But time soon came to go home once again,
We missed Wanlockhead in sunshine and rain.
In my later teens after we had stopped going to Wanlockhead for family holidays I reminisced on those times and composed this poem.
On a recent visit to Wanlockhead I stood beside the stream that runs down throught he village. This was what we as children in the 1940s called "The dirty burn."
The contrast was amazing and I composed this poem.
Wanlock Water Then And Now
Down through the village flowed old Wanlock Water,
Not a place to linger or stay to potter.
Dry toilets then, in a closet outside,
With a bucket and board to sit astride
Were used by many in old Wanlockhead,
Making a task they considered with dread.
It had to be done but how, when and where?
The burn was the place if done with some care.
Making their way in the darkness at night,
Taking their buckets but well out of sight,
They emptied them there again and again,
In soiled Wanlock Burn that flowed down the glen.
Years have gone by and I now stand beside
A pure crystal stream I view with great pride.
Museum of Lead Mining stands nearby,
With visitors learning of days gone by.
Walking beside a disused railway line,
They follow the burn to see an old mine.
Adults sit on the grass in pleasant weather,
Admiring the hills and the purple heather.
Children play on the grass along the banks.
People panning for gold hope to give thanks
For the treasure they find, just now and then,
In clean Wanlock Burn that flows down the glen.
The Old Smiddy
Now Visitor Centre / Museum of Lead Mining
Village School in background
Robert Burns at Wanlockhead
So far as I can see, the background to this poem was the arrival of Robert Burns and his friend, Thomas Sloan in Wanlockhead in the winter of 1788/89. Coming from his home in Dumfries the journey would probably have been through the treacherous Enterkin Pass. Conditions were bad with ice and snow and the horses were slipping on the ice and the two men were unable to ride, so had to walk.
Burns asked a local farrier to turn or frost the edge of the horses’ shoes to enable them to get a better grip on the ice but he was either too busy or unwilling. ‘Pegasus’, the winged horse of Greek mythology, was the name of Burns’ horse.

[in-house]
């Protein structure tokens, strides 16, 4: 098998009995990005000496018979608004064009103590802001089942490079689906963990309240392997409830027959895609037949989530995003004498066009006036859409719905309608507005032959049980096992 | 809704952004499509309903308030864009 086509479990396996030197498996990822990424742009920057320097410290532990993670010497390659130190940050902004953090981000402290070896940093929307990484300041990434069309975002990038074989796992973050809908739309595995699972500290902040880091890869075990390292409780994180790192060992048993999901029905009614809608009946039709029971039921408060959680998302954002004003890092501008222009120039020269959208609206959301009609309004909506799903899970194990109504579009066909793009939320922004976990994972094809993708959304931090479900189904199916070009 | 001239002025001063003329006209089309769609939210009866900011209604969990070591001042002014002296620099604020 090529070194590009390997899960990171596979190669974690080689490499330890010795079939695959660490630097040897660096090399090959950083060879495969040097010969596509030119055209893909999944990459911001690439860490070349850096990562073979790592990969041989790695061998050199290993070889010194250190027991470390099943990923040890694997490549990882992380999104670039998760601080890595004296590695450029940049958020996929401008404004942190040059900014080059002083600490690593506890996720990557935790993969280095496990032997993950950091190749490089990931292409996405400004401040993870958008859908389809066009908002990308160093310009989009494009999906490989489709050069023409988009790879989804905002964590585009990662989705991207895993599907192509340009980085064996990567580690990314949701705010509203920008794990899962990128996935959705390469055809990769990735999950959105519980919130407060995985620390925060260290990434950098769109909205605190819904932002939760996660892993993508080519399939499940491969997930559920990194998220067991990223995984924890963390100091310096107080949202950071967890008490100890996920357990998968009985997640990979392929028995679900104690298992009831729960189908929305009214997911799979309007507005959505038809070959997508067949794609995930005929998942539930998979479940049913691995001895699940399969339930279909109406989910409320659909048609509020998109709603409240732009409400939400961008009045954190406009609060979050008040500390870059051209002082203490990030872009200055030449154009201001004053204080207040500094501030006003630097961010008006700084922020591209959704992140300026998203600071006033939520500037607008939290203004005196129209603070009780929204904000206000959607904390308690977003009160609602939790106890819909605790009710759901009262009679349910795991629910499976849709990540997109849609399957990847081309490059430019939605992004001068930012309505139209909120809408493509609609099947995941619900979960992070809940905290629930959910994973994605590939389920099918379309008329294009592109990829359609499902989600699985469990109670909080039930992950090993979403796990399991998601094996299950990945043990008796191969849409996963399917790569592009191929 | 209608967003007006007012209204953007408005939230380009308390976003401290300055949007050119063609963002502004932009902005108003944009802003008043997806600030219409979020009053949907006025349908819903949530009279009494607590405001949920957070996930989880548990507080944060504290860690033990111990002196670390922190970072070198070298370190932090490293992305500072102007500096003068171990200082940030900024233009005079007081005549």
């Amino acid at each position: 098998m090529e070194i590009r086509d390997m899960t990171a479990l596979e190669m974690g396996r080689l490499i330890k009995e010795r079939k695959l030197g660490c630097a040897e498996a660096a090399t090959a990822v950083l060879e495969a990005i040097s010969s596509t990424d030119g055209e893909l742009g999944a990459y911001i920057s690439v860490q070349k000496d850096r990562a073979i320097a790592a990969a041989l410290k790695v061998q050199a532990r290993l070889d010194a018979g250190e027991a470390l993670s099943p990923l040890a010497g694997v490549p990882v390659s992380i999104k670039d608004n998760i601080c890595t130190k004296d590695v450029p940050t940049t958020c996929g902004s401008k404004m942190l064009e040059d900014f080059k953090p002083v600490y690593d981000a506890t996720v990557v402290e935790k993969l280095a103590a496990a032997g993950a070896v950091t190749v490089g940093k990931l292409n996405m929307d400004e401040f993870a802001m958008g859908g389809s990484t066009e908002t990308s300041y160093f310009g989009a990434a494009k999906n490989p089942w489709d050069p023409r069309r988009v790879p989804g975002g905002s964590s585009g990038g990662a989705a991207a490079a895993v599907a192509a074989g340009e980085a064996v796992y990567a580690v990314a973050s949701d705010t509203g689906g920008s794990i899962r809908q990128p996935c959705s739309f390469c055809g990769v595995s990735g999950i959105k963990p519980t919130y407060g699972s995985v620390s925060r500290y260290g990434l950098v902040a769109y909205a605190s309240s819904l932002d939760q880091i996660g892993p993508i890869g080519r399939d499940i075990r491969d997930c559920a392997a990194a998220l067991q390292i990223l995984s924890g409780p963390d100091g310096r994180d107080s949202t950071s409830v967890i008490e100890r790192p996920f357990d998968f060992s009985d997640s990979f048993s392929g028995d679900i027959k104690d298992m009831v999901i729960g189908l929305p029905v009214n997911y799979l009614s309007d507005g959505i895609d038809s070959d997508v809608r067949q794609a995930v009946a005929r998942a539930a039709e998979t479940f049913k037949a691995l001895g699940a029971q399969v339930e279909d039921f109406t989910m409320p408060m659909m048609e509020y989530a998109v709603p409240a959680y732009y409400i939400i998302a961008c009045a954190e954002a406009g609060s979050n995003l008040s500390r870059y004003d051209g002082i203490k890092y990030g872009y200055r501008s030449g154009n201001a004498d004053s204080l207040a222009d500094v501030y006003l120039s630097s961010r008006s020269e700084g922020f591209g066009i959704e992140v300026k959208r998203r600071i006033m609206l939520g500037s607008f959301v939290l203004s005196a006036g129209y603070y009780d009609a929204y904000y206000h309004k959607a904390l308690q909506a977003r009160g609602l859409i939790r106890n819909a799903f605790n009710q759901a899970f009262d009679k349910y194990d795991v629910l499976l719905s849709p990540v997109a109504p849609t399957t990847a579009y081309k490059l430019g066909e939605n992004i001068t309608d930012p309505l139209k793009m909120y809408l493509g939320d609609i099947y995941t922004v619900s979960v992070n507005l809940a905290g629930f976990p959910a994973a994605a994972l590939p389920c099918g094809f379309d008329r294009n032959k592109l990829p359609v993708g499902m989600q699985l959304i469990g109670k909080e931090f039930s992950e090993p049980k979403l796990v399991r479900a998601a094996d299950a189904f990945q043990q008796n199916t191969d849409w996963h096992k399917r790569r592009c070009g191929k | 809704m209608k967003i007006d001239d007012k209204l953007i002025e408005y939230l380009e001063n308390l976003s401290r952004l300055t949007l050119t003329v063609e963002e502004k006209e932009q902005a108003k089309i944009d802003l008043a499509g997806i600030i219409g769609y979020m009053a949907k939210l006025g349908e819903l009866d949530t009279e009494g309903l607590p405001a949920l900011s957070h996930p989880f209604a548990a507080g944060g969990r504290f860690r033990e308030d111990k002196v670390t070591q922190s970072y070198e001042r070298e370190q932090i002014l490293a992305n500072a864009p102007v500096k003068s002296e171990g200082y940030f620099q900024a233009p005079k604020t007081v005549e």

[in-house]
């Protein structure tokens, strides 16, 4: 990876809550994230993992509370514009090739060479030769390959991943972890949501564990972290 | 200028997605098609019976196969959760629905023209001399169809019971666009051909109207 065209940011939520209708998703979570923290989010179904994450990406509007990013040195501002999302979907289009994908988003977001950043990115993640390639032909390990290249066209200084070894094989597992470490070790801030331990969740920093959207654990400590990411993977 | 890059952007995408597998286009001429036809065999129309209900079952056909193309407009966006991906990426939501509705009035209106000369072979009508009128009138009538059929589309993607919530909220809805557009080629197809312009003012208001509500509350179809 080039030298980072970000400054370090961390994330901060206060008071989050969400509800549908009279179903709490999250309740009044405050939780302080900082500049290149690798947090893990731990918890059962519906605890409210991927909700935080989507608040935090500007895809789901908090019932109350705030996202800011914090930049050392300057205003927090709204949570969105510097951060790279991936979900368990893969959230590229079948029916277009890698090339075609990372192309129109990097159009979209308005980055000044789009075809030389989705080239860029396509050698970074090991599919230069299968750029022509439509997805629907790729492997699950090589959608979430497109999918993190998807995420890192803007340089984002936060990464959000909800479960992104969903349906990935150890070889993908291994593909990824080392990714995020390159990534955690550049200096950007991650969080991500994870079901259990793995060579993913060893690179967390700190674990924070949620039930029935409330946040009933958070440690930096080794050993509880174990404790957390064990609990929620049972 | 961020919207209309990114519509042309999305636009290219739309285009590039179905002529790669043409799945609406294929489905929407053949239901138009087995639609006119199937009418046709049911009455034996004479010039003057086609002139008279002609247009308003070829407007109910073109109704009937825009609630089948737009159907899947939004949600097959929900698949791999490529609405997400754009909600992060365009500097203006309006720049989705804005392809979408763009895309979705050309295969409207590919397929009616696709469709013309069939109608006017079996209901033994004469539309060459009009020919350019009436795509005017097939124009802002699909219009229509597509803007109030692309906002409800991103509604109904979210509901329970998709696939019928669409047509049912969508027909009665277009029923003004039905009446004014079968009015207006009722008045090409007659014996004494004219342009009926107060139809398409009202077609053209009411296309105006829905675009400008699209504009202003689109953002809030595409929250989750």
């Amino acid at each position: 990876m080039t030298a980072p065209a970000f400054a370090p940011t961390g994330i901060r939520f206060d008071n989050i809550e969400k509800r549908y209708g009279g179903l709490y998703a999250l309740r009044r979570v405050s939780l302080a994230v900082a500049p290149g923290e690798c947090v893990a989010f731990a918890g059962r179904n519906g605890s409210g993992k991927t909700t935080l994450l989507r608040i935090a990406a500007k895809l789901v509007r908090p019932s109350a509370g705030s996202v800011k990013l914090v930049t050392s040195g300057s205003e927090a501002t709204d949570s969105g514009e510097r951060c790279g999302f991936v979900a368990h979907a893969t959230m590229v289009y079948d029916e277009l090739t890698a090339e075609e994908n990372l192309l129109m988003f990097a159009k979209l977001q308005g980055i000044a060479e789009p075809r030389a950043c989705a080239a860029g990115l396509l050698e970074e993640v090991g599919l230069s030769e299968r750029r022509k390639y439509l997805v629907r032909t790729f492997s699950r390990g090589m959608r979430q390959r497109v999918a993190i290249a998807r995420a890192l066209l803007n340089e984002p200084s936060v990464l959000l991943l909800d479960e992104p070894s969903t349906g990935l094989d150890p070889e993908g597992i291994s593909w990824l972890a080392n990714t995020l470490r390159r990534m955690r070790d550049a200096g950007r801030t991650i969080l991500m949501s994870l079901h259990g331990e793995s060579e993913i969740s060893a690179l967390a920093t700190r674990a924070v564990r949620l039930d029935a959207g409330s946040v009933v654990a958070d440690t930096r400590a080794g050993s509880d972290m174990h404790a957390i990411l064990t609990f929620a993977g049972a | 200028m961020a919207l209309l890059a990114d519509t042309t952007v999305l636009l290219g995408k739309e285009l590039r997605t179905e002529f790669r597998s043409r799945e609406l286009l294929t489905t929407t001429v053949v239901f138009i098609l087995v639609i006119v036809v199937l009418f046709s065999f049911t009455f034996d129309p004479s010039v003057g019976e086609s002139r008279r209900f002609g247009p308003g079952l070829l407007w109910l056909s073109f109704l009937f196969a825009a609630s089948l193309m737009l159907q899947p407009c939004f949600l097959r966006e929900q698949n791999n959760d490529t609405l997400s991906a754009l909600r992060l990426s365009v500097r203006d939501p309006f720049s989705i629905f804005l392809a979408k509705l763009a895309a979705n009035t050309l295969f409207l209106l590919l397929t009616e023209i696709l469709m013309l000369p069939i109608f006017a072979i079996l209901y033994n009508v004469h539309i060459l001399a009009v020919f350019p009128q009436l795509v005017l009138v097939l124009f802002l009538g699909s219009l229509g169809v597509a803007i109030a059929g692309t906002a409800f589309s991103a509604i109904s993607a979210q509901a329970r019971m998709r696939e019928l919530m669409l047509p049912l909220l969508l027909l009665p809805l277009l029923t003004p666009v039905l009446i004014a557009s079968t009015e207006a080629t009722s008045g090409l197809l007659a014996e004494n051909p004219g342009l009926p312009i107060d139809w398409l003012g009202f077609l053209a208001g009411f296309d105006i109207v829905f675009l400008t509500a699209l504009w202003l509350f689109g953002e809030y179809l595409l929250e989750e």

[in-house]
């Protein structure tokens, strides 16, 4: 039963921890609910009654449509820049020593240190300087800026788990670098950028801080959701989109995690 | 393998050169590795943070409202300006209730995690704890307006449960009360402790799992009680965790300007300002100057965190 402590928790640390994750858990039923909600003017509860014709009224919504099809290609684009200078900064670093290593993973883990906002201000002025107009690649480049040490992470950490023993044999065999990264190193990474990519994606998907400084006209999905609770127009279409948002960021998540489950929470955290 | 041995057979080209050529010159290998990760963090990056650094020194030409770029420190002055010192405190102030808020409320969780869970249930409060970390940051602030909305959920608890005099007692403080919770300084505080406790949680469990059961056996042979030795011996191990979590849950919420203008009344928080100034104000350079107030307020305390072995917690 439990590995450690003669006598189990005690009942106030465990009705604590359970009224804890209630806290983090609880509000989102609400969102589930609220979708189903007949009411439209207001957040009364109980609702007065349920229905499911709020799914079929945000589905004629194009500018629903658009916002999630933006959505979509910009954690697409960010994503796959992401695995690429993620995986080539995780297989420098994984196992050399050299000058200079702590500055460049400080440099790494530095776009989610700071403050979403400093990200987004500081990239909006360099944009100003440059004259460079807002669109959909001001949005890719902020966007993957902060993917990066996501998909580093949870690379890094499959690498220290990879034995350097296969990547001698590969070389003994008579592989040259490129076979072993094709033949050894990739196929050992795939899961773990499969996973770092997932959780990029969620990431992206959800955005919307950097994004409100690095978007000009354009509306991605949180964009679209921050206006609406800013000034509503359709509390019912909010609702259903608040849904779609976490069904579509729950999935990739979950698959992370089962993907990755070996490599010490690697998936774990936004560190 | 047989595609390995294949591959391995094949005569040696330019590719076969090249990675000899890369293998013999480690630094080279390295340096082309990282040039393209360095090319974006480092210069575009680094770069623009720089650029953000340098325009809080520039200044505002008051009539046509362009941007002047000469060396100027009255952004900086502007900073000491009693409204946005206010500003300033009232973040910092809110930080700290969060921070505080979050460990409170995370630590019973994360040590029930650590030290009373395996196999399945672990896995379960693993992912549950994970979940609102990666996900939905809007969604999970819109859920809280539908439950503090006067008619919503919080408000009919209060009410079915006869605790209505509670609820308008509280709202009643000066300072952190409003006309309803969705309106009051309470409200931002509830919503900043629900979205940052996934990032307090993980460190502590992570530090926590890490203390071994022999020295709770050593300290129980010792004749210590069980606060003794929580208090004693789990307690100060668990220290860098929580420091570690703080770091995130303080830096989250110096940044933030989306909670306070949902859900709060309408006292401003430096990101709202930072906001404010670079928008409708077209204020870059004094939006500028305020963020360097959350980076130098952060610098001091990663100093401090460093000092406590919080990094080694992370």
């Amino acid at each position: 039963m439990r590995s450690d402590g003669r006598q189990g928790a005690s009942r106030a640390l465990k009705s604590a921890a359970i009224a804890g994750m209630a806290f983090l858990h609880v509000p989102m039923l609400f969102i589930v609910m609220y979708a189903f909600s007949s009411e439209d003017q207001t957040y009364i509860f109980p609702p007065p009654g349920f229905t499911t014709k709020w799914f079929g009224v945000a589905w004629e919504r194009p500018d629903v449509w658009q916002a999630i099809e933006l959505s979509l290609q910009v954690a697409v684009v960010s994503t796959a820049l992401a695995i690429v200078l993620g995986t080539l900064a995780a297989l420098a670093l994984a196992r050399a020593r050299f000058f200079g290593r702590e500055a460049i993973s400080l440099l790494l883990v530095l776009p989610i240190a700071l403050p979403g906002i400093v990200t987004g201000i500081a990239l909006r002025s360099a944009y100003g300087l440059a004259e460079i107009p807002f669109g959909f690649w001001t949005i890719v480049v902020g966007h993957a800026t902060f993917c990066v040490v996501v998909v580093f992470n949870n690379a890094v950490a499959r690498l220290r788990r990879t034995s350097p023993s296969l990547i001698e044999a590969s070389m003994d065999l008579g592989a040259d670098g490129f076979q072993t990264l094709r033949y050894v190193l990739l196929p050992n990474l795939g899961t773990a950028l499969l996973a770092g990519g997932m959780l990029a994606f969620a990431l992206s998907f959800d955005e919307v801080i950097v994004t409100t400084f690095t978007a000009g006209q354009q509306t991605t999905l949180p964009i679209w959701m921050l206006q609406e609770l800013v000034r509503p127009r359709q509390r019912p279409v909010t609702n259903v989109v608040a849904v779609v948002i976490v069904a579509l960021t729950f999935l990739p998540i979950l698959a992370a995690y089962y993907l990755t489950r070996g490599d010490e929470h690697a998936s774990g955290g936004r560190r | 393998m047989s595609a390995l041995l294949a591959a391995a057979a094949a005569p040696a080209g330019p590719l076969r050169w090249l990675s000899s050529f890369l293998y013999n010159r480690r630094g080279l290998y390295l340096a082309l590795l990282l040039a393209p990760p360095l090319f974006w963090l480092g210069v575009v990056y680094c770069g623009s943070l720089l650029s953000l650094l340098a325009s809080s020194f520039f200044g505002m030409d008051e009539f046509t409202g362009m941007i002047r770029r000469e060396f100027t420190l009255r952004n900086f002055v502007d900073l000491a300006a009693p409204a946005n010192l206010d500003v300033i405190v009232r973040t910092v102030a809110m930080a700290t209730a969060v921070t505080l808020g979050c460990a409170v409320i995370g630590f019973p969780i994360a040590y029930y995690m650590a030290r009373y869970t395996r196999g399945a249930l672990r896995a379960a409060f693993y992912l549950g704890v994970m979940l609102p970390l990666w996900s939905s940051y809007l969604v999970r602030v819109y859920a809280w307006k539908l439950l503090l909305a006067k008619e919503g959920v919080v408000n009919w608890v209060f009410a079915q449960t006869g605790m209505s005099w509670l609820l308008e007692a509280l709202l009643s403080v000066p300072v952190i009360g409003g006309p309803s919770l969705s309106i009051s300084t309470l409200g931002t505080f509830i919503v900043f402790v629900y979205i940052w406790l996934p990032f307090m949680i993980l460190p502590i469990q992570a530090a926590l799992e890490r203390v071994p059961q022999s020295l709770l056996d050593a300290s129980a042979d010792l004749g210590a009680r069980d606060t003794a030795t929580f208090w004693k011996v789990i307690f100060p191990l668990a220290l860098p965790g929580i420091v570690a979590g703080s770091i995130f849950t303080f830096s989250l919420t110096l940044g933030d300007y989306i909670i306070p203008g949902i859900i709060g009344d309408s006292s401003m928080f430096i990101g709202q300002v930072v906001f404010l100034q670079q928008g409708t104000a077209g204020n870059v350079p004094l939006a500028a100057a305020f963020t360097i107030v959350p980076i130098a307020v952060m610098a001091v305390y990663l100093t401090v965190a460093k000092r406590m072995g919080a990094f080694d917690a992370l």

Burns and his friend Thomas Sloan (Apollo) prevail upon John Taylor (Sol) a local man of influence to get them priority with the local farrier (Vulcan) to attend to their horses. Burns writes the poem to Taylor on the spot as payment/encouragement for this favour, and Sloan attaches a note to Taylor with the same request. The poem uses the imagery of Greek mythology. This worked and the farrier carried out their request.
It is said that the farrier often told how he had little money but he remembers helping a poet who paid him with money, with drinks and with a poem.
The poem is 'To John Taylor' but locally is often called 'Pegasus at Wanlockhead.'
To John Taylor
With Pegasus upon a day,
Apollo, weary flying,
Through frosty hills the journey lay,
On foot the way was plying.
Poor slipshod giddy Pegasus
Was but a sorry walker;
To Vulcan then Apollo goes,
To get a frosty caulker.
Obliging Vulcan fell to work,
Threw by his coat and bonnet,
And did Sol’s business in a crack;
Sol paid him with a sonnet.
Ye Vulcan’s sons of Wanlockhead,
Pity my sad disaster;
My Pegasus is poorly shod,
I’ll pay you like my master.
Wanlockhead in Snow
The smithy where the farrier turned the horses' shoes is at the foot of the hill on the right. It is now the Visitor Centre and Lead Mining Museum.